More States Consider Stricter Medical Pot Rules

Medical marijuana has been legal in Colorado since 2000, and for much of the last decade, providers of the drug have been able to operate more or less without direct state regulation.  But in 2009, the state’s medical marijuana industry took a turn. The U.S. Department of Justice announced that it would no longer prioritize prosecuting individuals who comply with state medical marijuana laws.  That same year, the Colorado State Health Board passed a rule making it possible for individual providers to supply marijuana to more than five registered patients.  “Those two things put together led a lot of people to say, ‘hey, now I’m safe to open up a storefront,'” Colorado Public Radio’s Megan Verlee tells NPR’s Neal Conan.  The subsequent growth in medial marijuana centers was dramatic, Verlee says, jumping from less than 12 in early 2009 to more than 800 in mid-2011. The facilities run from what some might call “the recreational culture … to the high end side … trying to look like health spas and organic food stores.”

The industry’s rapid growth made both medical marijuana critics, and the state government, nervous, Verlee says. “After seeing what was going on for six months or so of marijuana stores opening up everywhere, [the state] stepped in and started regulating.”  Colorado’s new medical marijuana enforcement agency launches Friday, along with rules codifying the allowed sales volume per facility, the allowed sales per patient, and other regulations and enforcement mechanisms.  Paul Schmidt is an agent in charge of medical marijuana enforcement for the Colorado Department of Revenue. He says he has no problem with the appropriate use of medical marijuana, but that those who game the system are creating a problem for the state.  For “individuals that are in a chronic need, whether it be cancer, whether it be pain, whether it be a terminal illness, there should be an application for it,” he tells Conan. “Unfortunately … it’s the abuse of the system that gets out of control.”  Too many doctors are tempted by the money they can make providing referrals to patients, Schmidt says. “If you can simply walk into any doctor’s office and say, ‘I have a chronic pain,’ … it leads to one of the biggest problems,” according to Schmidt: perfectly healthy individuals who are then able to legally purchase medical pot.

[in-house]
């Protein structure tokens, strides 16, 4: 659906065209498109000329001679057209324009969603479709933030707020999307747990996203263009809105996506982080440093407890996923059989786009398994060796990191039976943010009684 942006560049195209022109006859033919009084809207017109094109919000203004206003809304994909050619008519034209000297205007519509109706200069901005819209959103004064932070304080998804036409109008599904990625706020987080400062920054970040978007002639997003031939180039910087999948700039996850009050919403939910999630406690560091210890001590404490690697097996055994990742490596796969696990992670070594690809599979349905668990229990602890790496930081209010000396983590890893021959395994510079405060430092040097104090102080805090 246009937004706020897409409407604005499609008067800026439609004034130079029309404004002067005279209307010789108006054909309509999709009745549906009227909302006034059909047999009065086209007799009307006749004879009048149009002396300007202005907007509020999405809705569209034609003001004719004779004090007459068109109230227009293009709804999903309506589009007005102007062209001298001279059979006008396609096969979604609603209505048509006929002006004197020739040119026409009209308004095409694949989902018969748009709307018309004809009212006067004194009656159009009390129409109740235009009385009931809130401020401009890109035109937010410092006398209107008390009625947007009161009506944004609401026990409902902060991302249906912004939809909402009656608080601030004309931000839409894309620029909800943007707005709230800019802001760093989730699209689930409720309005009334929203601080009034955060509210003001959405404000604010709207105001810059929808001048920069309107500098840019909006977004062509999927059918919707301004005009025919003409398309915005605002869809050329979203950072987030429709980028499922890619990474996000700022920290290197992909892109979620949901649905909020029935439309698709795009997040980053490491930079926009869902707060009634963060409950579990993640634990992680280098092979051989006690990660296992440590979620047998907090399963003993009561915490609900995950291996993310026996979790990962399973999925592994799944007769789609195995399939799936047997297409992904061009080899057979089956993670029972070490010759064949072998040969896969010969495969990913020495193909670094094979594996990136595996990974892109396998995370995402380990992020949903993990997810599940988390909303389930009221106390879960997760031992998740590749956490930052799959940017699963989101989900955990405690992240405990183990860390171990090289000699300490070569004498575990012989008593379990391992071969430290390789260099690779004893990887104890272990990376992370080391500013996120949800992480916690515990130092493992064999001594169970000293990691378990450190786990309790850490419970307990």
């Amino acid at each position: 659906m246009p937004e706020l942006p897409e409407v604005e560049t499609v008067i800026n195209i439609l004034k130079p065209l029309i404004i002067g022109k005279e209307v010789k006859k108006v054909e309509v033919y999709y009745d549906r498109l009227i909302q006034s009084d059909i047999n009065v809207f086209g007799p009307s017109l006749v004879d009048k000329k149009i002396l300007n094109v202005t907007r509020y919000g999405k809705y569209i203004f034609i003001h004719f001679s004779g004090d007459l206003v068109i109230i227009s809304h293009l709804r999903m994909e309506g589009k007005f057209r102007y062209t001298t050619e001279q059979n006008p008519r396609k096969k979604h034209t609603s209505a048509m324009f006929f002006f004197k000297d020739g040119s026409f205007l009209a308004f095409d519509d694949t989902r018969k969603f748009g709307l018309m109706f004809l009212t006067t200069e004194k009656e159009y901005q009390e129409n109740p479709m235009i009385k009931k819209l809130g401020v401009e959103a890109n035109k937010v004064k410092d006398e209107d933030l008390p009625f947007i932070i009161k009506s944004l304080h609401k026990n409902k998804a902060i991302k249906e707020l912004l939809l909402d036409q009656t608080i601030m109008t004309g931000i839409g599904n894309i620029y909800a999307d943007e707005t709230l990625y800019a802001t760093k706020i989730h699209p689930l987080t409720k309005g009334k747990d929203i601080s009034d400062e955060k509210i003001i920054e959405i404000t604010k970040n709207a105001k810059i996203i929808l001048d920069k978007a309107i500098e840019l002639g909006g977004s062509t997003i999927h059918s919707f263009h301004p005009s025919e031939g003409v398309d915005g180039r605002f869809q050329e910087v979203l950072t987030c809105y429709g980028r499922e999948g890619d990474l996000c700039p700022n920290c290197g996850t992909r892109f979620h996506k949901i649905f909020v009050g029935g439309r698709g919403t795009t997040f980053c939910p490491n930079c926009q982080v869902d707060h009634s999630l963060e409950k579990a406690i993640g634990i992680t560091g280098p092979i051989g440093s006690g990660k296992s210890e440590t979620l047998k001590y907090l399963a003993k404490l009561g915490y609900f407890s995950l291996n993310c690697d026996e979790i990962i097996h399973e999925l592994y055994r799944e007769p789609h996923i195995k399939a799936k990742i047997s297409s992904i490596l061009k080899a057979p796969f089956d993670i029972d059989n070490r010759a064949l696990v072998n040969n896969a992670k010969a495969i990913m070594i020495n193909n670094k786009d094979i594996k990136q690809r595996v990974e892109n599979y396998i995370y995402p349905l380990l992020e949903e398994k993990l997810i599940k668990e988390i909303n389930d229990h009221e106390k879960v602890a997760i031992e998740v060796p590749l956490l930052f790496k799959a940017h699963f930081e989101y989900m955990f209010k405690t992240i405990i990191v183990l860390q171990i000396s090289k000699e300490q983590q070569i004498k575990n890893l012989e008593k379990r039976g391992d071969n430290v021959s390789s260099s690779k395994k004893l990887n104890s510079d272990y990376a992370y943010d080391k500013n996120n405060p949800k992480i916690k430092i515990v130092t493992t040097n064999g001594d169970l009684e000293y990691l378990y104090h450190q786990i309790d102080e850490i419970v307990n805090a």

Whether or not Colorado has a problem with fraudulent users “depends on who you ask,” Verlee says. “There are certainly folks who say that everybody with a patient card should have one.”  But there are signs that a percentage of registered users in Colorado may not have an actual need for the drug. “There are a lot of people who point out that the medical marijuana industry in the state is overwhelmingly young and male,” Verlee says, which tracks with statistics for recreational users.  And the vast majority of users list pain as their ailment, she says. “Of the allowed conditions, it’s the only one for which there is not a very clear [medical] test.”  Sixteen states and the District of Columbia currently allow marijuana consumption for medical purposes. Authorities in several of those states are watching Colorado’s experience — and its new enforcement agency — closely.  Michigan voters overwhelmingly approved a voter referendum legalizing medical marijuana use in 2008. But the law has been interpreted very differently by different counties, Michigan Radio’s Sarah Cwiek tells Conan, leaving courts and local law enforcement agencies across the state without clear guidance on how to manage the industry.

“It’s driving the cops absolutely crazy,” Cwiek says. Police officers complain that they don’t have access to the list of authorized patients and caregivers [suppliers]. When attempting to verify if someone is legally using or selling the drug, Cwiek says, “there’s no way for them to see if that person is registered as a patient or a caregiver.”  Agent Schmidt says Colorado’s new regulations will make his job, and that of the courts and police, much easier. “It really takes a lot of the gray and ambiguity away … of actually regulating.”  Schmidt says it’s time for law enforcement agencies around the country to recognize the legalization of medical marijuana use is likely to spread. “It’s definitely not time to put our heads in the sand … It’s here, it’s something we have to deal with … We have to educate not only the public, but ourselves.”

via : npr

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  1. “If you can simply walk into any doctor’s office and say, ‘I have a chronic pain,’ … it leads to one of the biggest problems,”

    Yeah right, what exactly are the biggest problems? Happy people gone wild on the city streets? Give me a break.

    No one complains about people getting oxycotin.

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